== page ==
It looks way better on me than in these photos (but too lazy to do even a bathroom selfie):
I loved the first version of these (and still wear them). I’ve been meaning to make another pair for some time. I made two pair. I really love the very clear instructions, and I like the use of differing seam allowances (1/4 inch and 3/8ths inch) to eliminate trimming (which I rarely do evenly). I made a size medium (I wear 14 in big four, often larger). I also love the flattering lines and good fit.
I didn’t do the welt pockets. I started with the navy shorts, intending to do the welt pockets, but the fabric had too much stretch and all my stitching lines for the welts were warped and wavy (even with interfacing). I wanted to get these done, so I carefully picked out the work and moved on.
The navy shorts are a cotton twill from Fabric Mart fabrics. The fabric was super inexpensive, with more lycra than I would like. I struggled at times to manage the stretch. The fabric is what it is, and makes a fine pair of shorts. And yes, it looks like I need to press them again (ditto for the white).
The white shorts are amazing! This “pique texture” white cotton from Gorgeous Fabrics was perfect for this pattern. (I bought it early June, so I think there is still some left). I love the Milly/Marfy top with the white shorts! So summer!
I joined two trends that I’ve seen over past year in this skirt/top combination. First, I chose a mustard color for the skirt. Second, I made the skirt in a hi-lo style. Since I jumped onto both trends, you can rest assured both will be out of fashion soon, if they aren’t already.
Originally, I purchased the “turmeric” linen/rayon blend from Marcy Tilton to make McCall’s 7745, view A:
But multiple attempts to fit the bodice in a muslin failed. From what I’ve read on the web, this view (but not the others), has some real problems. For me, the sleeves were too small, with no ease and no room for natural movement (among other things). I abandoned the project. (I do think this view would work in a stretchy knit, and those that looked best were, in fact, sewn with knits.)
I got it in my head that I wanted the high/low skirt, and just needed to pair it with a top. Thus, Vogue 8882 (view E, c2013) and Vogue 1620 view B, c2019).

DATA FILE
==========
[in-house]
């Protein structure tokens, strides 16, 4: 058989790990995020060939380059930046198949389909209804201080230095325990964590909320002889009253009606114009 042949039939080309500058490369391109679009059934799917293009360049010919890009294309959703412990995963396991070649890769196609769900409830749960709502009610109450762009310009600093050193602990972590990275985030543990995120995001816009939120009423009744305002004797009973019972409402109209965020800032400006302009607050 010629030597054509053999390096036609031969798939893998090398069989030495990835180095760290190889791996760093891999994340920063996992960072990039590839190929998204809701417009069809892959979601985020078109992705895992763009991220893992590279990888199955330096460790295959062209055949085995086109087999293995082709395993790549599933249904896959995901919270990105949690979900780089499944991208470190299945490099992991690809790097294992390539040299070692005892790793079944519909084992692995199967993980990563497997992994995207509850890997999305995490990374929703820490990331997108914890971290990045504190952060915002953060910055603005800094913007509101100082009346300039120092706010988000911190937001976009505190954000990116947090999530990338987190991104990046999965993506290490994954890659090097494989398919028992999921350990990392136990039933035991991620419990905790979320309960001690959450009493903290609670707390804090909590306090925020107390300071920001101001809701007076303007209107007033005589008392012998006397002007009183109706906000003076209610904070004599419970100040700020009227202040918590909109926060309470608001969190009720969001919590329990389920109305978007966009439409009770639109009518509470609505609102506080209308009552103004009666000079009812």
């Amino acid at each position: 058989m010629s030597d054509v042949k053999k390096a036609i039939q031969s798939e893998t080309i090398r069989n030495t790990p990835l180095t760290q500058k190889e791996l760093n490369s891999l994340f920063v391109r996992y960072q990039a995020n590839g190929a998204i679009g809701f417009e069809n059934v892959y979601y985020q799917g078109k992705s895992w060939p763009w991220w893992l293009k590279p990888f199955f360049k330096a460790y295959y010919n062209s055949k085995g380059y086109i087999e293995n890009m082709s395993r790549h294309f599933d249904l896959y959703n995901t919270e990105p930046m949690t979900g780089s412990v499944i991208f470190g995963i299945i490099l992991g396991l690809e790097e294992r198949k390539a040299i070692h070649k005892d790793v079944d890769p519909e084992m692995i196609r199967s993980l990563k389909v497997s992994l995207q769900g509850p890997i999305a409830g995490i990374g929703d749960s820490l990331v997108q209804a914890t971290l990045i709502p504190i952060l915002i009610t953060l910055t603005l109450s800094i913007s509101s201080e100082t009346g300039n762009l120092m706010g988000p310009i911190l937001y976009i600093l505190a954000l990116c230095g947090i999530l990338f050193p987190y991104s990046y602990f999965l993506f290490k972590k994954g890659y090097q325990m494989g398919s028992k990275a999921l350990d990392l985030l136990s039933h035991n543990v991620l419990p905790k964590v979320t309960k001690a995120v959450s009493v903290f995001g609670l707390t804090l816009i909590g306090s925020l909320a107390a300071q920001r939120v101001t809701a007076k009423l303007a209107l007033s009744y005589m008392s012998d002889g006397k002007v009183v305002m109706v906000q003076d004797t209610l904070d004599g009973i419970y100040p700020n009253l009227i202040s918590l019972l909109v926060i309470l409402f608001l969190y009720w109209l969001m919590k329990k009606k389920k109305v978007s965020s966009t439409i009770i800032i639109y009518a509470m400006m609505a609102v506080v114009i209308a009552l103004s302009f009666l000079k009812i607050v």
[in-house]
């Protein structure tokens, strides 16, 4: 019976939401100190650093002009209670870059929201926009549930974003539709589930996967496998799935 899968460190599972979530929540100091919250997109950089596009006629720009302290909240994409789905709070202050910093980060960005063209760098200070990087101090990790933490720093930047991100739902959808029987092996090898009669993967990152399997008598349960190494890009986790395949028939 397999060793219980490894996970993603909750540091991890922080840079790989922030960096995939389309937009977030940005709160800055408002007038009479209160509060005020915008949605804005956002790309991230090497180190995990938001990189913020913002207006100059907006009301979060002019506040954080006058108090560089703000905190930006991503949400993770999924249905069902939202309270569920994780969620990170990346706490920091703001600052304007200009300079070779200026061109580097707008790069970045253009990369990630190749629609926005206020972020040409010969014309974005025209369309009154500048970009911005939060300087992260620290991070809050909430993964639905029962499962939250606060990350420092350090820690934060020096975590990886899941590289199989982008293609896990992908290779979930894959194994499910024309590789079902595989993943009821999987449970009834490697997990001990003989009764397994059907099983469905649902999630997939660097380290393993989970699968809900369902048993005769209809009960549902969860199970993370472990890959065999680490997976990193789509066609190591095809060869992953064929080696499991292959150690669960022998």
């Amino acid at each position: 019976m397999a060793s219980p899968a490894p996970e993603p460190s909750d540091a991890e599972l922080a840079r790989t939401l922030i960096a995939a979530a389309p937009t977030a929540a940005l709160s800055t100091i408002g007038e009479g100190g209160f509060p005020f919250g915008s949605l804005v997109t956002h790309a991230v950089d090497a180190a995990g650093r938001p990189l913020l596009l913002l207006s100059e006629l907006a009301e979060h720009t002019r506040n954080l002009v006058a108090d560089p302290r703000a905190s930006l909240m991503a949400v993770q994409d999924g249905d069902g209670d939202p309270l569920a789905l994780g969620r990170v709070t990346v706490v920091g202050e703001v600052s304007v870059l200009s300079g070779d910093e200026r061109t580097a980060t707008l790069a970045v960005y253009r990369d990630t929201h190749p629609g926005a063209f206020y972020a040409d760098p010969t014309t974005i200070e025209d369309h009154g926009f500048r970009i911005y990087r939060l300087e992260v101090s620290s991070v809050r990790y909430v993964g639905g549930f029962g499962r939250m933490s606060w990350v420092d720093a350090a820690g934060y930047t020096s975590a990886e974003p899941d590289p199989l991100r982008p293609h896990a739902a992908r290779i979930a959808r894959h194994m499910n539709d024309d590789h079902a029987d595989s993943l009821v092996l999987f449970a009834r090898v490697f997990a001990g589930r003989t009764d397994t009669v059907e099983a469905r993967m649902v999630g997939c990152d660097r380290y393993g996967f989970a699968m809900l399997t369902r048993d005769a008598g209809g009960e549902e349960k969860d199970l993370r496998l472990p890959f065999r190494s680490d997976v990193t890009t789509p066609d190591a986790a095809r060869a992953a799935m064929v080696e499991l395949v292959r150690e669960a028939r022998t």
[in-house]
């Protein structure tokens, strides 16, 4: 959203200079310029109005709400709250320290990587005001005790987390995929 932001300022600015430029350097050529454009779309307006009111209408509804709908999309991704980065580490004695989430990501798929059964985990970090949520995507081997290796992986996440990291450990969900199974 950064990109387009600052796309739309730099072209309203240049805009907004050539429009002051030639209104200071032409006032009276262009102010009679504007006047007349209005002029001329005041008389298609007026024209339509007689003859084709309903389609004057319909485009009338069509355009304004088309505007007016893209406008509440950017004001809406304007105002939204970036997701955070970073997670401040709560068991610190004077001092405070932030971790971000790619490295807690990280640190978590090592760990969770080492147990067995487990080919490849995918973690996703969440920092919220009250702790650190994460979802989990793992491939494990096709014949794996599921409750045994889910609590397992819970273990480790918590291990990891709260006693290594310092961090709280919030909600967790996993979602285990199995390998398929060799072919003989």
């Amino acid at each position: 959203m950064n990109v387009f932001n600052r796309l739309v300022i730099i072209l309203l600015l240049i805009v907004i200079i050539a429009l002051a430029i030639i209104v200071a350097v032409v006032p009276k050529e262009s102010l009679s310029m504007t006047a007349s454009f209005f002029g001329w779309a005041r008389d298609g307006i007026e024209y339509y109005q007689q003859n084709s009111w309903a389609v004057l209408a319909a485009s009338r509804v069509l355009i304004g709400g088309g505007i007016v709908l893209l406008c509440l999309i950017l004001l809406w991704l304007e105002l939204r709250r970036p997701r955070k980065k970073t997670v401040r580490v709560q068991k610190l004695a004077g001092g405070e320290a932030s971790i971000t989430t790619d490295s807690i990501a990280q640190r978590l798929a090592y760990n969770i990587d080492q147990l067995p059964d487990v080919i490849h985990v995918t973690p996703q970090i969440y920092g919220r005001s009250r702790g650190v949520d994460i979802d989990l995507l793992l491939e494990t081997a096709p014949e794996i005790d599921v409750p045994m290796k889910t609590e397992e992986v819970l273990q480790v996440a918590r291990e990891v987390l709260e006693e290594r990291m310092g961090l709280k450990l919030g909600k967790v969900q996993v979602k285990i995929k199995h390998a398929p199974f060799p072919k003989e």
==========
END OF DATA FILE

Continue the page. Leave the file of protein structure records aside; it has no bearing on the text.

I think this top was an afterthought for Vogue to include in the Tom and Linda Platt coordinates (Vogue 1620). The description: “Loose fitting top has front slit and back neck opening with hook and eye, neck and armhole binding and top-stitching detail.” The fabrics are not broken down between the suit and the blouse, with the following suggested for both: “crepe, jersey, satin back crepe.” Hmmm.
I chose a cotton silk blend woven I purchased way back in 2013 from Gorgeous Fabrics. It has a satin weave, so mimics a charmeuse, but with more body and easier handling. The blouse it self it very simple, but consider your fabric choice. I think I made a good choice, but having made this, I would do the following differently.
Skip the top stitching. It’s done to finish the seams on the inside and along the front and back slits. But with this fabric, and probably any other drapey fabric, it doesn’t work. In fact, I should have loosened my tension even more, since I got puckers! I did the edge stitching on the front and back first, then the top stitched the back. I didn’t like it, but couldn’t remove it without damage. I only did the top stitching around the opening in the front as a result.
Consider narrow facing around the arm holes for a cleaner look. And the way they ask you to do the binding doesn’t really work. You wrap the binding around the 3/8 inch seam allowance remaining, but the strips for the binding aren’t wide enough (I trimmed to 1/4 inch seam allowances to compensate.)
Interface or reinforce the strip of binding in the front that attaches the left and right bodice. It’s cut on the bias, which means it will continue to stretch…
Otherwise, I like the blouse. I may make another one in the future, with these thoughts in mind.